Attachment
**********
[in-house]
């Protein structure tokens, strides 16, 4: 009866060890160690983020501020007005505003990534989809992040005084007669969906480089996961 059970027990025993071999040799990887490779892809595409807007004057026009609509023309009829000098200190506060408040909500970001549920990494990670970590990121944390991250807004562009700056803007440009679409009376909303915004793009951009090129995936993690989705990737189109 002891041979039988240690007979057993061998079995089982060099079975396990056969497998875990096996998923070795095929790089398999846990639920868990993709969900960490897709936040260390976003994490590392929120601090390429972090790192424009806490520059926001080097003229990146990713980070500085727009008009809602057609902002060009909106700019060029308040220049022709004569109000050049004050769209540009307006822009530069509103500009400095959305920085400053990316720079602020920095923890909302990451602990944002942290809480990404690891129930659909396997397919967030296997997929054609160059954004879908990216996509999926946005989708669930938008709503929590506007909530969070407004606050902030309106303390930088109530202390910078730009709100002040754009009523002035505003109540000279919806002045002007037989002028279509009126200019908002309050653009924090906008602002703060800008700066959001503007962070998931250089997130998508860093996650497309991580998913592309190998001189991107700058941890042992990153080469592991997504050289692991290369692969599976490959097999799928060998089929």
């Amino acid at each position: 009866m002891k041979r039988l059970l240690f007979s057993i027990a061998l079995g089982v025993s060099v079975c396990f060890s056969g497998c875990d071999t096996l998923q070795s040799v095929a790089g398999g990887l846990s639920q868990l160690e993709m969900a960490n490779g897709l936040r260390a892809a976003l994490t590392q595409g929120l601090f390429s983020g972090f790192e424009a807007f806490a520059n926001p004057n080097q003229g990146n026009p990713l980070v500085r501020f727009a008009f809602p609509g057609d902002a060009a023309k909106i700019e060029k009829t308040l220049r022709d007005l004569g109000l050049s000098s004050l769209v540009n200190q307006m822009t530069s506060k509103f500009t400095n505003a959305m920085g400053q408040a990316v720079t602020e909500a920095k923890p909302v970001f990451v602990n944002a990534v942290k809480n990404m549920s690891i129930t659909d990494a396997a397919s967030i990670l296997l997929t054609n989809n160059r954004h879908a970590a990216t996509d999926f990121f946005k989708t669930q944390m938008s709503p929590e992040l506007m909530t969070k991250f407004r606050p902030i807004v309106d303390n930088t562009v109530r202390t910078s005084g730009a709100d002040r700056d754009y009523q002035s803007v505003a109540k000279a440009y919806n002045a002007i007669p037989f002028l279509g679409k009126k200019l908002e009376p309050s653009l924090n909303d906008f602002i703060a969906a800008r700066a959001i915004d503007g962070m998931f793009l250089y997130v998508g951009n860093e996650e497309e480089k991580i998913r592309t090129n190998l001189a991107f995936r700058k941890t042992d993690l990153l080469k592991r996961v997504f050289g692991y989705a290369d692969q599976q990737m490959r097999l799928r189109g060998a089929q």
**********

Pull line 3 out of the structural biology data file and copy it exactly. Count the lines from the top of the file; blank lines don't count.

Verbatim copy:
């Amino acid at each position: 009866m002891k041979r039988l059970l240690f007979s057993i027990a061998l079995g089982v025993s060099v079975c396990f060890s056969g497998c875990d071999t096996l998923q070795s040799v095929a790089g398999g990887l846990s639920q868990l160690e993709m969900a960490n490779g897709l936040r260390a892809a976003l994490t590392q595409g929120l601090f390429s983020g972090f790192e424009a807007f806490a520059n926001p004057n080097q003229g990146n026009p990713l980070v500085r501020f727009a008009f809602p609509g057609d902002a060009a023309k909106i700019e060029k009829t308040l220049r022709d007005l004569g109000l050049s000098s004050l769209v540009n200190q307006m822009t530069s506060k509103f500009t400095n505003a959305m920085g400053q408040a990316v720079t602020e909500a920095k923890p909302v970001f990451v602990n944002a990534v942290k809480n990404m549920s690891i129930t659909d990494a396997a397919s967030i990670l296997l997929t054609n989809n160059r954004h879908a970590a990216t996509d999926f990121f946005k989708t669930q944390m938008s709503p929590e992040l506007m909530t969070k991250f407004r606050p902030i807004v309106d303390n930088t562009v109530r202390t910078s005084g730009a709100d002040r700056d754009y009523q002035s803007v505003a109540k000279a440009y919806n002045a002007i007669p037989f002028l279509g679409k009126k200019l908002e009376p309050s653009l924090n909303d906008f602002i703060a969906a800008r700066a959001i915004d503007g962070m998931f793009l250089y997130v998508g951009n860093e996650e497309e480089k991580i998913r592309t090129n190998l001189a991107f995936r700058k941890t042992d993690l990153l080469k592991r996961v997504f050289g692991y989705a290369d692969q599976q990737m490959r097999l799928r189109g060998a089929q």